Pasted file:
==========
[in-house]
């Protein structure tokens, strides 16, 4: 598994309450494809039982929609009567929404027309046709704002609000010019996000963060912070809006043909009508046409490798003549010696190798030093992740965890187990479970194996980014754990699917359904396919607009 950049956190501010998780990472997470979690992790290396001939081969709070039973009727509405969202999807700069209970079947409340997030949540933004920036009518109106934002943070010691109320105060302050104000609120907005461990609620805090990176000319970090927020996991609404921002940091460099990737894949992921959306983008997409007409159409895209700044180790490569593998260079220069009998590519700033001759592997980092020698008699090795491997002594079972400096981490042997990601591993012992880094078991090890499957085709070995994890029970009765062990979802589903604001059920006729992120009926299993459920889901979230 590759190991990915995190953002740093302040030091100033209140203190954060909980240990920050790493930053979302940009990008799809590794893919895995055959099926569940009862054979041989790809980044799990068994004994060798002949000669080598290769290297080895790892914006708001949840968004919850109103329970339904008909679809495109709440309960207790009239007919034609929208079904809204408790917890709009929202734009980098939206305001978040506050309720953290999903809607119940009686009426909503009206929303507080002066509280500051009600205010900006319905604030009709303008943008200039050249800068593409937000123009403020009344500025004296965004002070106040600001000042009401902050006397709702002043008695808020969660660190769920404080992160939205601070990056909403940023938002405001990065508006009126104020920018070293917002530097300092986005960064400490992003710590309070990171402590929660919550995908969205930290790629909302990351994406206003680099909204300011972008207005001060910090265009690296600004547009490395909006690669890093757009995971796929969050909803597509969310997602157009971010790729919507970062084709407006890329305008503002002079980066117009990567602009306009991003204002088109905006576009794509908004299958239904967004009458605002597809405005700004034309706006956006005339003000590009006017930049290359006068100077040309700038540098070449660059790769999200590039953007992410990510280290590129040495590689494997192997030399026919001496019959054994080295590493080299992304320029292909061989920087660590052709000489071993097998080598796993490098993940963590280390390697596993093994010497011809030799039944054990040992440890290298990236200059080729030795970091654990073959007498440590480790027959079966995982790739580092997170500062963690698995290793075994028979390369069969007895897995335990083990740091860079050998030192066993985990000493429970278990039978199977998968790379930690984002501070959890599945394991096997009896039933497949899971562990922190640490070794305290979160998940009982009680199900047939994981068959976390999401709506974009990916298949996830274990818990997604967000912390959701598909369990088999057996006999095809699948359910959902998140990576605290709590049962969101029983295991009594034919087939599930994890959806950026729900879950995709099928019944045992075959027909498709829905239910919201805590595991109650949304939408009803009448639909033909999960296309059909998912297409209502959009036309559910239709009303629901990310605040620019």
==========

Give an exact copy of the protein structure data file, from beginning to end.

[in-house]
């Protein structure tokens, strides 16, 4: 598994309450494809039982929609009567929404027309046709704002609000010019996000963060912070809006043909009508046409490798003549010696190798030093992740965890187990479970194996980014754990699917359904396919607009 950049956190501010998780990472997470979690992790290396001939081969709070039973009727509405969202999807700069209970079947409340997030949540933004920036009518109106934002943070010691109320105060302050104000609120907005461990609620805090990176000319970090927020996991609404921002940091460099990737894949992921959306983008997409007409159409895209700044180790490569593998260079220069009998590519700033001759592997980092020698008699090795491997002594079972400096981490042997990601591993012992880094078991090890499957085709070995994890029970009765062990979802589903604001059920006729992120009926299993459920889901979230 590759190991990915995190953002740093302040030091100033209140203190954060909980240990920050790493930053979302940009990008799809590794893919895995055959099926569940009862054979041989790809980044799990068994004994060798002949000669080598290769290297080895790892914006708001949840968004919850109103329970339904008909679809495109709440309960207790009239007919034609929208079904809204408790917890709009929202734009980098939206305001978040506050309720953290999903809607119940009686009426909503009206929303507080002066509280500051009600205010900006319905604030009709303008943008200039050249800068593409937000123009403020009344500025004296965004002070106040600001000042009401902050006397709702002043008695808020969660660190769920404080992160939205601070990056909403940023938002405001990065508006009126104020920018070293917002530097300092986005960064400490992003710590309070990171402590929660919550995908969205930290790629909302990351994406206003680099909204300011972008207005001060910090265009690296600004547009490395909006690669890093757009995971796929969050909803597509969310997602157009971010790729919507970062084709407006890329305008503002002079980066117009990567602009306009991003204002088109905006576009794509908004299958239904967004009458605002597809405005700004034309706006956006005339003000590009006017930049290359006068100077040309700038540098070449660059790769999200590039953007992410990510280290590129040495590689494997192997030399026919001496019959054994080295590493080299992304320029292909061989920087660590052709000489071993097998080598796993490098993940963590280390390697596993093994010497011809030799039944054990040992440890290298990236200059080729030795970091654990073959007498440590480790027959079966995982790739580092997170500062963690698995290793075994028979390369069969007895897995335990083990740091860079050998030192066993985990000493429970278990039978199977998968790379930690984002501070959890599945394991096997009896039933497949899971562990922190640490070794305290979160998940009982009680199900047939994981068959976390999401709506974009990916298949996830274990818990997604967000912390959701598909369990088999057996006999095809699948359910959902998140990576605290709590049962969101029983295991009594034919087939599930994890959806950026729900879950995709099928019944045992075959027909498709829905239910919201805590595991109650949304939408009803009448639909033909999960296309059909998912297409209502959009036309559910239709009303629901990310605040620019």